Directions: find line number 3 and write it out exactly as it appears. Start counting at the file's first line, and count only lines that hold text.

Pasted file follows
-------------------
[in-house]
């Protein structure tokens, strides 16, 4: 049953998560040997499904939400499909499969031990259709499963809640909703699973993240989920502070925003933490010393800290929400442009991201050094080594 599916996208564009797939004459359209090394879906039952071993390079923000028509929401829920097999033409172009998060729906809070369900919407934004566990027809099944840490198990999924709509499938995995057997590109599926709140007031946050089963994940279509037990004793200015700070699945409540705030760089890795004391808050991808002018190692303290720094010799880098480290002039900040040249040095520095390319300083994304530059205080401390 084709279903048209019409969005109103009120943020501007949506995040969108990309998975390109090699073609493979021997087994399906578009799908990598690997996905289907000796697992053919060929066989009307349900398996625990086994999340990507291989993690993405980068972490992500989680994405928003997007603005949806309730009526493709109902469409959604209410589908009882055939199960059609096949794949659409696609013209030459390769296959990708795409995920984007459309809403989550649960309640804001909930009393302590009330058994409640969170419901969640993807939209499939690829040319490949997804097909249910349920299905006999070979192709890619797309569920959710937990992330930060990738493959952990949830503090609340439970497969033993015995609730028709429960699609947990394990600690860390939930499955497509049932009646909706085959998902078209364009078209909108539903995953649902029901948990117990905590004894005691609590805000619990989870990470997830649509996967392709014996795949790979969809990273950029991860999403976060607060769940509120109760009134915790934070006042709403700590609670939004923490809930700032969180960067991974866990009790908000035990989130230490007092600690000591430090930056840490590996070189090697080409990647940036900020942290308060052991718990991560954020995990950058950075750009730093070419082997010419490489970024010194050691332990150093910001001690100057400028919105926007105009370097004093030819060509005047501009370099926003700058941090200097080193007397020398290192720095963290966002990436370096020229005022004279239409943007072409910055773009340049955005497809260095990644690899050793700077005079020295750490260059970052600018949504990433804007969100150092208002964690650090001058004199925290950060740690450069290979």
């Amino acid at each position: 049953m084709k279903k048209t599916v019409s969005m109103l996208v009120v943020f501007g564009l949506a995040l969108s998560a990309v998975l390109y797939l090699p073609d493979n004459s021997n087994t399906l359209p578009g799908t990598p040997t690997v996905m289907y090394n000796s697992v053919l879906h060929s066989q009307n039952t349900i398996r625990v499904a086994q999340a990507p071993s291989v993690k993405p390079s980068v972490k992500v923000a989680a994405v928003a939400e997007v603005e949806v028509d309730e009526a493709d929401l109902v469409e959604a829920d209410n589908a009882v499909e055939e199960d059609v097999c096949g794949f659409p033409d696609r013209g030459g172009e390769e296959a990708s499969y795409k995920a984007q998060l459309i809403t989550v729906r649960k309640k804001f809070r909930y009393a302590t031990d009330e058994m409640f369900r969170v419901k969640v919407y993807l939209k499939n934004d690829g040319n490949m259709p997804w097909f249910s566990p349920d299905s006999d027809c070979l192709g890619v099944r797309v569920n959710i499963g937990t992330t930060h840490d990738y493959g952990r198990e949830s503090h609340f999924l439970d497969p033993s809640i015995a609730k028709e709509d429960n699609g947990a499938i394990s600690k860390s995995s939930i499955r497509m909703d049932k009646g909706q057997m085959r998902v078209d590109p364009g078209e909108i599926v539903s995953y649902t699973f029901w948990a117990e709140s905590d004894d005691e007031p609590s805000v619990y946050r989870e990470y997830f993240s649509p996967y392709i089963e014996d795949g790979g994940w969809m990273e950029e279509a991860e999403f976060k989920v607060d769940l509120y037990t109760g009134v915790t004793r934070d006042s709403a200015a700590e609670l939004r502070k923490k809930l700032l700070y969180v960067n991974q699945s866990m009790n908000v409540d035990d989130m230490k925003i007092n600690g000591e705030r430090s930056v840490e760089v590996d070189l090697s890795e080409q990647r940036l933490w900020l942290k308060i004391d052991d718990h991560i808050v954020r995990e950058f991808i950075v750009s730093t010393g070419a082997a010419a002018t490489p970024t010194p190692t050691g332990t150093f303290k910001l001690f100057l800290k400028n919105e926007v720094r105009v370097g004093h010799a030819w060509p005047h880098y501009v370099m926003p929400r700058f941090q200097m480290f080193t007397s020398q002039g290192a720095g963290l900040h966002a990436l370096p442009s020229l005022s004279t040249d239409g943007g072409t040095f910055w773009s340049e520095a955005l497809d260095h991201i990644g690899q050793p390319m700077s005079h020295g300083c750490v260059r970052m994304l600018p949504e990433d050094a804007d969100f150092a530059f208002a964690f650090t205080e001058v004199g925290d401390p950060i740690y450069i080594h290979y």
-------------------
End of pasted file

């Amino acid at each position: 049953m084709k279903k048209t599916v019409s969005m109103l996208v009120v943020f501007g564009l949506a995040l969108s998560a990309v998975l390109y797939l090699p073609d493979n004459s021997n087994t399906l359209p578009g799908t990598p040997t690997v996905m289907y090394n000796s697992v053919l879906h060929s066989q009307n039952t349900i398996r625990v499904a086994q999340a990507p071993s291989v993690k993405p390079s980068v972490k992500v923000a989680a994405v928003a939400e997007v603005e949806v028509d309730e009526a493709d929401l109902v469409e959604a829920d209410n589908a009882v499909e055939e199960d059609v097999c096949g794949f659409p033409d696609r013209g030459g172009e390769e296959a990708s499969y795409k995920a984007q998060l459309i809403t989550v729906r649960k309640k804001f809070r909930y009393a302590t031990d009330e058994m409640f369900r969170v419901k969640v919407y993807l939209k499939n934004d690829g040319n490949m259709p997804w097909f249910s566990p349920d299905s006999d027809c070979l192709g890619v099944r797309v569920n959710i499963g937990t992330t930060h840490d990738y493959g952990r198990e949830s503090h609340f999924l439970d497969p033993s809640i015995a609730k028709e709509d429960n699609g947990a499938i394990s600690k860390s995995s939930i499955r497509m909703d049932k009646g909706q057997m085959r998902v078209d590109p364009g078209e909108i599926v539903s995953y649902t699973f029901w948990a117990e709140s905590d004894d005691e007031p609590s805000v619990y946050r989870e990470y997830f993240s649509p996967y392709i089963e014996d795949g790979g994940w969809m990273e950029e279509a991860e999403f976060k989920v607060d769940l509120y037990t109760g009134v915790t004793r934070d006042s709403a200015a700590e609670l939004r502070k923490k809930l700032l700070y969180v960067n991974q699945s866990m009790n908000v409540d035990d989130m230490k925003i007092n600690g000591e705030r430090s930056v840490e760089v590996d070189l090697s890795e080409q990647r940036l933490w900020l942290k308060i004391d052991d718990h991560i808050v954020r995990e950058f991808i950075v750009s730093t010393g070419a082997a010419a002018t490489p970024t010194p190692t050691g332990t150093f303290k910001l001690f100057l800290k400028n919105e926007v720094r105009v370097g004093h010799a030819w060509p005047h880098y501009v370099m926003p929400r700058f941090q200097m480290f080193t007397s020398q002039g290192a720095g963290l900040h966002a990436l370096p442009s020229l005022s004279t040249d239409g943007g072409t040095f910055w773009s340049e520095a955005l497809d260095h991201i990644g690899q050793p390319m700077s005079h020295g300083c750490v260059r970052m994304l600018p949504e990433d050094a804007d969100f150092a530059f208002a964690f650090t205080e001058v004199g925290d401390p950060i740690y450069i080594h290979y």